Tuesday, June 24, 2008

Get Smart

If only the title followed it's own advice. Get Smart was a mediocre attempt at comedy that had lowest-common-denominator audience members howling in their seats next to me. If a movie could win an Oscar for "Ruining Humor Ahead Of Time In A Trailer By Showing Too Much," then this film would have won it. Handily. Sadly, it was more of a children's film than a movie targeted toward the people who would have liked it the most: namely, 18-35's and fans who used to watch the show.

Get Smart
Director: Peter Segal
Starring: Steve Carell, Anne Hathaway, Dwayne Johnson, Alan Arkin, Terence Stamp, Champ Kind

What a sweet cast. As far as performances go, all the main players pretty much did the best they could with the pitiful script they were forced to memorize. Carell was likeable and charming, while Hathaway reached her pinnacle of hotness that she had been dreaming of since the days of The Princess Diaries. Aside from that, her acting was passable since she was probably given the most complex role of anyone in the cast. Dwayne "I'm Not The Rock Anymore" Johnson was the typical jock who befriends the nerdy Carell, and he played this role as if he were sleepwalking through it waiting for the producers of the Scorpion King to call him for a sequel. (Incidentally, they didn't.)

The plot follows the government agency CONTROL analyst Maxwell Smart (Carell) as he gets promoted to Agent 86 and partners with Agent 99 (Hathaway) to take down the KAOS, a terrorist group who has infiltrated CONTROL's home base. All of the field agents are compromised because of the break-in, so Max and Agent 99 (who recently had plastic surgery to change her identity) are the only two left to save Los Angeles from destruction at the hands of the mysterious Siegfried (Terence Stamp of Superman II).

I think most of my disappointment with Get Smart stems from my opinion that the supposedly "funny parts" of the film weren't even that funny. What is happening to comedy these days? Are summer trash like The Love Guru and You Don't Mess With The Zohan the kind of quality that we've come to put up with at the theater? I think we as the American people deserve better when we shell out 10 dollars to see a movie. I think we deserve to actually laugh throughout a "comedy" and not just nod and say to ourselves "oh yeah, I remember seeing that in the trailer." Correct me if I'm wrong, but comedy should be funny.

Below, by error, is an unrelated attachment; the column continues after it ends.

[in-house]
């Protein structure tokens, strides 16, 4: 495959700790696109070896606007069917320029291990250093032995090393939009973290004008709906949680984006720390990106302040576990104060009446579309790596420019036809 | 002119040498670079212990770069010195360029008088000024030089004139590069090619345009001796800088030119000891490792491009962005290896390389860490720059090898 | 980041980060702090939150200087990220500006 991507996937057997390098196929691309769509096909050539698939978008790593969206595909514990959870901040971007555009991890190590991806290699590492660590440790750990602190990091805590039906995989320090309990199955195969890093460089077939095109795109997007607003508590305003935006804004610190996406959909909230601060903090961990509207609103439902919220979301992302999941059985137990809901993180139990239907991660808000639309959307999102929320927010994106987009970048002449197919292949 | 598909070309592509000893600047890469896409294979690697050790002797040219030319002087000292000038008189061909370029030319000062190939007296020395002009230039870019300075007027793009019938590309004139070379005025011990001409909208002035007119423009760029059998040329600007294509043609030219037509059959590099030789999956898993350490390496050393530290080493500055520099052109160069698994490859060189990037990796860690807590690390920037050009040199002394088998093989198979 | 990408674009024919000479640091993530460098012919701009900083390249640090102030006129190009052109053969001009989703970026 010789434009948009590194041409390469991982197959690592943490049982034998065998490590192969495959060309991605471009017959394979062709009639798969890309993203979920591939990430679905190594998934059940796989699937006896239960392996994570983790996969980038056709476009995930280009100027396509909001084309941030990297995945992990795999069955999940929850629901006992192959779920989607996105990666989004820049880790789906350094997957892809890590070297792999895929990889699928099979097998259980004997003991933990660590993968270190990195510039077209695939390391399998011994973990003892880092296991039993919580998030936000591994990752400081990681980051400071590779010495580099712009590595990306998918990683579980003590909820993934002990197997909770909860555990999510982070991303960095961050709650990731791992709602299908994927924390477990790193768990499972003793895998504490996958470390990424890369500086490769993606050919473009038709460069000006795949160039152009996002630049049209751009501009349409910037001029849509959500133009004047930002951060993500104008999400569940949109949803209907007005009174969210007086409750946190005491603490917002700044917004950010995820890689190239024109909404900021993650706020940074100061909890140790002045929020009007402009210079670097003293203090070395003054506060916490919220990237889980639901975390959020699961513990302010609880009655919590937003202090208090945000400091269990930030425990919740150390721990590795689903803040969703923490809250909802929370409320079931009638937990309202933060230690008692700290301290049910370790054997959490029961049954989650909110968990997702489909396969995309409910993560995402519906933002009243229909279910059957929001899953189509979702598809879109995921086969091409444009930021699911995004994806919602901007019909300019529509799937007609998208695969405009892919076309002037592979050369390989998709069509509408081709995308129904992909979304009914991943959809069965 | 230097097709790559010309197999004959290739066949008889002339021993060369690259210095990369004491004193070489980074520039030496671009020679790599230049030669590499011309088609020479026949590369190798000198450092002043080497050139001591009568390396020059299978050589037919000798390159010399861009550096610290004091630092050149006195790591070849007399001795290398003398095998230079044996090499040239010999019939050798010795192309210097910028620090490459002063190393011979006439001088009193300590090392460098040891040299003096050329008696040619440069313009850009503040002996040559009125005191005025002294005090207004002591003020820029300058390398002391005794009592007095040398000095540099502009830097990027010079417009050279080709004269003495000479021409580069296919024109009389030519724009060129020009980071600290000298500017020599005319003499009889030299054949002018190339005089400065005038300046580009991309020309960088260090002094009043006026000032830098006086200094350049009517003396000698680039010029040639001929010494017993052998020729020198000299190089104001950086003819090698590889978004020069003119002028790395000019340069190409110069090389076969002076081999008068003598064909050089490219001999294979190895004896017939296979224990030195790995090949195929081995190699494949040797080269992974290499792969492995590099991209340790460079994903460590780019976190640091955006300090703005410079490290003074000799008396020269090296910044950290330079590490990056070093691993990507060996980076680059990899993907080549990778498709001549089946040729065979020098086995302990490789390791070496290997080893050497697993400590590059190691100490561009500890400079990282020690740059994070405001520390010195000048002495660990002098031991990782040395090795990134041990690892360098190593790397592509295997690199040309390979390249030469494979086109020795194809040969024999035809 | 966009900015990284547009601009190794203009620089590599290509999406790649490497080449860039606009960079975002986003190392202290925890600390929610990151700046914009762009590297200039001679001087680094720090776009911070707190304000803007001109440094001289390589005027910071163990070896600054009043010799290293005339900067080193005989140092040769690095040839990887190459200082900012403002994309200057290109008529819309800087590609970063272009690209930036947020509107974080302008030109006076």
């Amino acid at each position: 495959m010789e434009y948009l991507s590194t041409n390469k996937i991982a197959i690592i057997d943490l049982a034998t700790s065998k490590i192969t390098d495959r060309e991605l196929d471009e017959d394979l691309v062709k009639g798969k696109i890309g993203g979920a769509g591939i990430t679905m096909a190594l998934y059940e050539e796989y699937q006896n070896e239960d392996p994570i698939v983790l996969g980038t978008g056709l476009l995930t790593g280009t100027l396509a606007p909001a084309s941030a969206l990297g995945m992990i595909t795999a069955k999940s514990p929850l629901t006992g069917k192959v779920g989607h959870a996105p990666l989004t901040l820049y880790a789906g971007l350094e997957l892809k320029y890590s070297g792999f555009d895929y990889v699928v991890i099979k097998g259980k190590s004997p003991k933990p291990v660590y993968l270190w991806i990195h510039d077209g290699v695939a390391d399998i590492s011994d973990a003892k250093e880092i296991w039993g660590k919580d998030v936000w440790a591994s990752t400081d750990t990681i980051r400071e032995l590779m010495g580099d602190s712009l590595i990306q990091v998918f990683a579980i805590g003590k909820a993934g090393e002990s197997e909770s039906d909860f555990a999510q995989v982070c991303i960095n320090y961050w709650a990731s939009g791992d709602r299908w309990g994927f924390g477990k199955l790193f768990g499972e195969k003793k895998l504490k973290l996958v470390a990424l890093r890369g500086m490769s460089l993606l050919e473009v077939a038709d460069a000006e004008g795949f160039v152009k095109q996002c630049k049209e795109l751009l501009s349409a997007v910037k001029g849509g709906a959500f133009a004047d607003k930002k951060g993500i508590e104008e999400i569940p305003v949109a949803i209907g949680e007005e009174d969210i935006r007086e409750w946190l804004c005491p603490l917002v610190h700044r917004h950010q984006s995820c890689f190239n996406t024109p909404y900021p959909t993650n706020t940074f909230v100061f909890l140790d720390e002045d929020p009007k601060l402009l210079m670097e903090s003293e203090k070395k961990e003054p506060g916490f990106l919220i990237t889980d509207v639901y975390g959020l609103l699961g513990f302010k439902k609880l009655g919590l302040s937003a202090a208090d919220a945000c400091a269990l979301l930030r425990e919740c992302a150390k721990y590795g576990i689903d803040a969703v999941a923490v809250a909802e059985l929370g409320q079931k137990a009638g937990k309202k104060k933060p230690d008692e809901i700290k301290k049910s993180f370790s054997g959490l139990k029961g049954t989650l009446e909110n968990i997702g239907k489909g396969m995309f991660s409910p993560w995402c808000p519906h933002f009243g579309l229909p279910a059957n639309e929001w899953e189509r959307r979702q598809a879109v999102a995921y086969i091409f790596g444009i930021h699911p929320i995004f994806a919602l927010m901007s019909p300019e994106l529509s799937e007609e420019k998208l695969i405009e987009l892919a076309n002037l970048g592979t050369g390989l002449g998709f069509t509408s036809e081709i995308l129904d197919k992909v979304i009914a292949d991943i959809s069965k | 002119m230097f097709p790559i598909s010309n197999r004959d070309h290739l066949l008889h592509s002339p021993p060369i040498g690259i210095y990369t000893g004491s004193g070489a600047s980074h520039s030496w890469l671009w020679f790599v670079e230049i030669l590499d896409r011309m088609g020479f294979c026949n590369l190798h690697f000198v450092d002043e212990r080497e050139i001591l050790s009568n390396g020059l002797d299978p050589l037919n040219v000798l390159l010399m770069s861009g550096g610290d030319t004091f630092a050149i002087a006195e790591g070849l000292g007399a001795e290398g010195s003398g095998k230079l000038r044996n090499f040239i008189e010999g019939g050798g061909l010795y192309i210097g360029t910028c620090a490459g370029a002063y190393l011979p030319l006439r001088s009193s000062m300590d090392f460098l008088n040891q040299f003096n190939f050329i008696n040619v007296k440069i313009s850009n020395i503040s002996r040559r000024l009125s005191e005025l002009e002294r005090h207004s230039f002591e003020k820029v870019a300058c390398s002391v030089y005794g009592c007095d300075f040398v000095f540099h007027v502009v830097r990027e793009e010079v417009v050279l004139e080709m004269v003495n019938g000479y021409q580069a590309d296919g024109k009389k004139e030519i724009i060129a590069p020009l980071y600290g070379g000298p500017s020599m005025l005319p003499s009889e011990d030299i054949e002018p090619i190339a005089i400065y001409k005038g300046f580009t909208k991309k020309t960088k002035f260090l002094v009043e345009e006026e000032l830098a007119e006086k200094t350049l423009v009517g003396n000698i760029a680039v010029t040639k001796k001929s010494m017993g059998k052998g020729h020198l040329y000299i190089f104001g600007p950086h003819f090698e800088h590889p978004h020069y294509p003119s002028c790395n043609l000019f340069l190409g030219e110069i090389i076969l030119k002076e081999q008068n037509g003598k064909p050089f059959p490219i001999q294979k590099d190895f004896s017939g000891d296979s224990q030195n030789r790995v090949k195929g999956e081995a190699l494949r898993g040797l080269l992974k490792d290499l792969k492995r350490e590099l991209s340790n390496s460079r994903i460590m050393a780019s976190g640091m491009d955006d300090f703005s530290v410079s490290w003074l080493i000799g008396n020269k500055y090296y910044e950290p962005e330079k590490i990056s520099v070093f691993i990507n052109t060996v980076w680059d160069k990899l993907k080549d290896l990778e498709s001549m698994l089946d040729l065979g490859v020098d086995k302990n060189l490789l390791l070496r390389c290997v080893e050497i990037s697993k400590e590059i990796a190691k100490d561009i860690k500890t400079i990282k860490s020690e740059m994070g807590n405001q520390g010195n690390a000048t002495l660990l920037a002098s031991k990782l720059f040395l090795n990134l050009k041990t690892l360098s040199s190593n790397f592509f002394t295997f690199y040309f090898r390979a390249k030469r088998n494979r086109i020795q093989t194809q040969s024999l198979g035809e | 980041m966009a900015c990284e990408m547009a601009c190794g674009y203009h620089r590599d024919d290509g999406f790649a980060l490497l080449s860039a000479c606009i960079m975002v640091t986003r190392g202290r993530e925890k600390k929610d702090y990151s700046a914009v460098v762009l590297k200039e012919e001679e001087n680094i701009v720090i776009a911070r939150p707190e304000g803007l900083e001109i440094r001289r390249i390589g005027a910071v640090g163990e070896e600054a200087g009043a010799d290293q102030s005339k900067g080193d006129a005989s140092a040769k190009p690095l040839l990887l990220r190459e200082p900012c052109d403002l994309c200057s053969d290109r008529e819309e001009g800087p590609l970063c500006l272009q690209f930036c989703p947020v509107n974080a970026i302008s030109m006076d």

The problem with Get Smart (in my humble opinion) was the same problem with Indiana Jones and The Kingdom of the Crystal Skull - the script was abysmal. The directing was fine, the special effects were OK, the production design, lighting, cinematography, score - I didn't have a problem with any of that. But they needed to get a script a little more fresh than something a 12-year-old could have written. I know that the show was based on slapstick-type humor, but at least it had a little intelligence to go along with it. If you've ever seen a movie before, you knew exactly what was going to happen in Get Smart at least 10 minutes before it unfolded on the screen. Branz criticized me for being too hard on it, but I think the American people deserve a bit more credit than that. I'd like to believe that we are capable of comprehending some abstract thought, making hinted-at plot connections on our own without everything being spelled out, recognizing basic themes when they are presented to us, and all the other little things that go along with appreciating films and what they can do for us. Maybe I'm wrong, but I don't think that you need a college education to make these type of cognitive leaps.

Anyway, the movie was probably worth a rental. There were some humorous sections (Mel Brooks co-created the show and was an adviser for the film), but overall it just wasn't funny enough to make up for its predictability. If you have children, you are a child, or you will be having children in the near future, then there's a distinct possibility that you might like Get Smart. Otherwise, wait for it to hit TBS in about 9 months. Until next time...


breezy said...

alright, at least it is somewhat stated that I liked it and gave you a fight about it...

patrick said...

Get Smart looks okay over all, though Steve Carell seems to be veering more and more toward not so funny slapstick humor